At least two people were arrested after vandalizing a Black Lives Matter mural near Trump Tower in New York City, prompting a heavy police response and a face-off with activists in the mural’s second defacing in a matter of days.

A group of some 10 people gathered around the art installation in New York City’s Midtown on Friday – a massive street painting of the words “Black Lives Matter” – splashing blue paint across part of the mural. The incident was captured in footage shared to social media.

One of those reportedly taken into custody wore a shirt with the words “All Lives Matter” and donned a rainbow flag that reads “LGBT for Trump.” The same woman appears to have been photographed near the mural earlier this week, where she was seen arguing with other activists.

Group of Trump supporters splattered blue paint onto BLM mural outside Trump Tower, saying “All Lives Matter” and “Blue Lives Matter”. Four people were for licensing

After dumping paint on the street and chanting “All lives matter,” other activists confronted the vandals, some heard screaming “Why would you do this?” while others hurled abuse at the paint-throwers. The brief show-down was broken up when more than a dozen police officers arrived on the scene moments later, making two arrests and blocking off a portion of the street, according to local media. It is unclear what charges the vandals might face, if any.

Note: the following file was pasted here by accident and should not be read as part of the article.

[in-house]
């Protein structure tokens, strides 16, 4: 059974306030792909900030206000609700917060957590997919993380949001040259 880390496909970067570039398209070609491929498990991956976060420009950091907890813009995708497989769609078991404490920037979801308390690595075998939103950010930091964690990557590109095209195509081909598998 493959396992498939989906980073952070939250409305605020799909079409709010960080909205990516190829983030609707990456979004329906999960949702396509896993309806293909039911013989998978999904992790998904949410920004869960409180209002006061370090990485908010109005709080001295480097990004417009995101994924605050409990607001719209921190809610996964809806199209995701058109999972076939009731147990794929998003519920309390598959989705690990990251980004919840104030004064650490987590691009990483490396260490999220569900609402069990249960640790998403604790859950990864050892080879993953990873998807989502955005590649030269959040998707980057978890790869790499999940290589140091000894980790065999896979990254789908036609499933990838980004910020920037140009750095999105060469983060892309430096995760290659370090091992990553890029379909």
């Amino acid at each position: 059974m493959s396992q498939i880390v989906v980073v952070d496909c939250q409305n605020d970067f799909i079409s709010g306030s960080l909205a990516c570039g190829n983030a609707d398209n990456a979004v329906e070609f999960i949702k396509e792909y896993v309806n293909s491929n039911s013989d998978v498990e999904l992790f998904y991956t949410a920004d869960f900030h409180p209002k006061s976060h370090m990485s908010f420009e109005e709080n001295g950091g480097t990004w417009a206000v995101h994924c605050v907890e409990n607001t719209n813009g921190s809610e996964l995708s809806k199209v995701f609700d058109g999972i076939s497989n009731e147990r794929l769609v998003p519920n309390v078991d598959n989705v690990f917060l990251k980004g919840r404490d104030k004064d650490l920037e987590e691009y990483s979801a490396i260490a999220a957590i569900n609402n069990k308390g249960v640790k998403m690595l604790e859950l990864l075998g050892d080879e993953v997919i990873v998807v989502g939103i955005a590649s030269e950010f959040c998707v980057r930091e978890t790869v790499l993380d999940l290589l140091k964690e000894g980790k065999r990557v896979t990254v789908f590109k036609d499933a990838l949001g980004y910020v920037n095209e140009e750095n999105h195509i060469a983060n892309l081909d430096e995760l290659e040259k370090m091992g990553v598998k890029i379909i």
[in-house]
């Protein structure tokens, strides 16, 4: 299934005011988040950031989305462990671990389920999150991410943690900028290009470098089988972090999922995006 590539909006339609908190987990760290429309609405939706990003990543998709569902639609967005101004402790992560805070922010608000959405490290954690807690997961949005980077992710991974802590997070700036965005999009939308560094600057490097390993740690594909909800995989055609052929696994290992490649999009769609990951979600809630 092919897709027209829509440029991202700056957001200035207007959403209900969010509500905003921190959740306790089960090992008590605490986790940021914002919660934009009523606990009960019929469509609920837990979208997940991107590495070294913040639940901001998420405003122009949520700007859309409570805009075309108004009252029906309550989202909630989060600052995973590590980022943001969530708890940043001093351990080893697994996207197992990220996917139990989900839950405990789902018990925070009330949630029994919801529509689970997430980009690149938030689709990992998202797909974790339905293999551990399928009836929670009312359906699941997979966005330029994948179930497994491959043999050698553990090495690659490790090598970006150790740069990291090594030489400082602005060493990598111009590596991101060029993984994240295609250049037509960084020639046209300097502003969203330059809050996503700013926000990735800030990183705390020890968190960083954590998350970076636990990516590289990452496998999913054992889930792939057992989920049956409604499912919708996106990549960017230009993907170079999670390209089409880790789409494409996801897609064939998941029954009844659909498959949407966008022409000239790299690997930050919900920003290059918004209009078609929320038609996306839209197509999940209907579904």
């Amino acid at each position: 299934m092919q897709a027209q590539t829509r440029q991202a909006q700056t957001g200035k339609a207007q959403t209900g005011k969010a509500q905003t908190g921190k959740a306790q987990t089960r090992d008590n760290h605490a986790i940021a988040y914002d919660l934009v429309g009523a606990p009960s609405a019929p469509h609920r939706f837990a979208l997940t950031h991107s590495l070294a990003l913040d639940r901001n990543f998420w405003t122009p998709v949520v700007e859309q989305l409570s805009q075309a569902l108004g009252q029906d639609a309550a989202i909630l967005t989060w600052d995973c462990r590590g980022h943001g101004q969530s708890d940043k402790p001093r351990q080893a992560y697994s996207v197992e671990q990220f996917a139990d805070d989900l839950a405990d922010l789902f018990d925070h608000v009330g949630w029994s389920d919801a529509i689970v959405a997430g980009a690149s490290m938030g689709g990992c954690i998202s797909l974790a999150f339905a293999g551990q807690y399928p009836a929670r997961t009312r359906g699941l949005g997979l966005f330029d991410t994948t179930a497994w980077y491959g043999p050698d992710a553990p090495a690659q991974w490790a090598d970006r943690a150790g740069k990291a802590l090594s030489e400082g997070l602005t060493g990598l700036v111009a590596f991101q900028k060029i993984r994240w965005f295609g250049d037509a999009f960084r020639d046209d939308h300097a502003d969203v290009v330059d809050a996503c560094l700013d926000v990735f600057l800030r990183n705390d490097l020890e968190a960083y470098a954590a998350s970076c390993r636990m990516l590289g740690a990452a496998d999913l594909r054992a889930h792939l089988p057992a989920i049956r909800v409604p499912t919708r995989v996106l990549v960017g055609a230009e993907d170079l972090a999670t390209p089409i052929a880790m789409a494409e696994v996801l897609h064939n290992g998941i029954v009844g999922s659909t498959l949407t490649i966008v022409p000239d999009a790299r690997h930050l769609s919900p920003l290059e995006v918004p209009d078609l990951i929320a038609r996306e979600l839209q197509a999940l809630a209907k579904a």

The incident marks the second act of vandalism against the mural this week, with an unidentified man seen pouring a can of red paint atop the street art on Monday, prompting Mayor Bill de Blasio to take to Twitter soon after to declare the city had already repaired the damage, telling his followers that BLM “is more than words, and it can’t be undone.”

Following the first incident, the NYPD was placed on high alert around the mural, according to both a former police commissioner and Republican gubernatorial candidate Derrick Gibson, who said officers were “getting paid to babysit paint, and not happy about it.” The move reportedly saw three police sergeants and 24 officers stationed around the mural, drawing a wave of criticism that city resources were being wasted to protect a piece of art despite a dramatic uptick in shootings and other violent crime in recent weeks.

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